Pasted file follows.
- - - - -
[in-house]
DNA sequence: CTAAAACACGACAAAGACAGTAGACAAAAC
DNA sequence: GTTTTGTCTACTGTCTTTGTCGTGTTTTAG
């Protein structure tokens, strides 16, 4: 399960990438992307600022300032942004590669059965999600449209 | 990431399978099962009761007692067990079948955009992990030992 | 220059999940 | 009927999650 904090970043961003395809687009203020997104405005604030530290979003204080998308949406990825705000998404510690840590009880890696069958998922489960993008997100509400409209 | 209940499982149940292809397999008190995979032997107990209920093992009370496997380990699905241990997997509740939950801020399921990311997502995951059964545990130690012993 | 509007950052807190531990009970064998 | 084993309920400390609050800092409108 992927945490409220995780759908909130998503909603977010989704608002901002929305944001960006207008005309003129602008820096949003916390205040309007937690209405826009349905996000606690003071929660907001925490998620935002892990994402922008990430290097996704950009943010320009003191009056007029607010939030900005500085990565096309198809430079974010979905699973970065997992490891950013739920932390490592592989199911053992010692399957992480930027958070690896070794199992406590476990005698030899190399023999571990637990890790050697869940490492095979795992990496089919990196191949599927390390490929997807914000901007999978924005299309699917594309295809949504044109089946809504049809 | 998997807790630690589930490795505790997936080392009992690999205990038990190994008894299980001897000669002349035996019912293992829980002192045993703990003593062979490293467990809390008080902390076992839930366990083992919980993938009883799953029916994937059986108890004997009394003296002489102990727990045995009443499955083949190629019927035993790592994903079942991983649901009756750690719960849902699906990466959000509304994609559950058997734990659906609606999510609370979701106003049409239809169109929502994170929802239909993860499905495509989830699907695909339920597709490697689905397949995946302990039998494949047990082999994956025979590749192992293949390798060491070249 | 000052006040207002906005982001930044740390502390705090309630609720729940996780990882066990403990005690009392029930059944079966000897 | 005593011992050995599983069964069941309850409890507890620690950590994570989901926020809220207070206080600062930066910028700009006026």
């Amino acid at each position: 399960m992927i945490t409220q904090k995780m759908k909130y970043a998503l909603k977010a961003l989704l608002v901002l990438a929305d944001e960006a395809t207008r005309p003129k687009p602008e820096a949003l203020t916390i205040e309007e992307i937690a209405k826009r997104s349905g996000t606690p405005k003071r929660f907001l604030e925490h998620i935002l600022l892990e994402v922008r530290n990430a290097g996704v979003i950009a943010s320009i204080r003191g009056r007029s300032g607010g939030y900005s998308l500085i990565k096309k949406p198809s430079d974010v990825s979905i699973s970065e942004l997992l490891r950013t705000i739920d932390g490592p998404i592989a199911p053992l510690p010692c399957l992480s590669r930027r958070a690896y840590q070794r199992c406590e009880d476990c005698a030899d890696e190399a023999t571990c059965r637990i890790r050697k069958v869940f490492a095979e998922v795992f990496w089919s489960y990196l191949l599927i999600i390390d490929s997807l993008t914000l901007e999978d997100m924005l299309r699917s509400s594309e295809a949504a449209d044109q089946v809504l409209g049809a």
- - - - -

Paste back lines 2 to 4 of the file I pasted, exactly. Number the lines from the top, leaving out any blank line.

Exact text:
DNA sequence: CTAAAACACGACAAAGACAGTAGACAAAAC
DNA sequence: GTTTTGTCTACTGTCTTTGTCGTGTTTTAG
């Protein structure tokens, strides 16, 4: 399960990438992307600022300032942004590669059965999600449209 | 990431399978099962009761007692067990079948955009992990030992 | 220059999940 | 009927999650 904090970043961003395809687009203020997104405005604030530290979003204080998308949406990825705000998404510690840590009880890696069958998922489960993008997100509400409209 | 209940499982149940292809397999008190995979032997107990209920093992009370496997380990699905241990997997509740939950801020399921990311997502995951059964545990130690012993 | 509007950052807190531990009970064998 | 084993309920400390609050800092409108 992927945490409220995780759908909130998503909603977010989704608002901002929305944001960006207008005309003129602008820096949003916390205040309007937690209405826009349905996000606690003071929660907001925490998620935002892990994402922008990430290097996704950009943010320009003191009056007029607010939030900005500085990565096309198809430079974010979905699973970065997992490891950013739920932390490592592989199911053992010692399957992480930027958070690896070794199992406590476990005698030899190399023999571990637990890790050697869940490492095979795992990496089919990196191949599927390390490929997807914000901007999978924005299309699917594309295809949504044109089946809504049809 | 998997807790630690589930490795505790997936080392009992690999205990038990190994008894299980001897000669002349035996019912293992829980002192045993703990003593062979490293467990809390008080902390076992839930366990083992919980993938009883799953029916994937059986108890004997009394003296002489102990727990045995009443499955083949190629019927035993790592994903079942991983649901009756750690719960849902699906990466959000509304994609559950058997734990659906609606999510609370979701106003049409239809169109929502994170929802239909993860499905495509989830699907695909339920597709490697689905397949995946302990039998494949047990082999994956025979590749192992293949390798060491070249 | 000052006040207002906005982001930044740390502390705090309630609720729940996780990882066990403990005690009392029930059944079966000897 | 005593011992050995599983069964069941309850409890507890620690950590994570989901926020809220207070206080600062930066910028700009006026």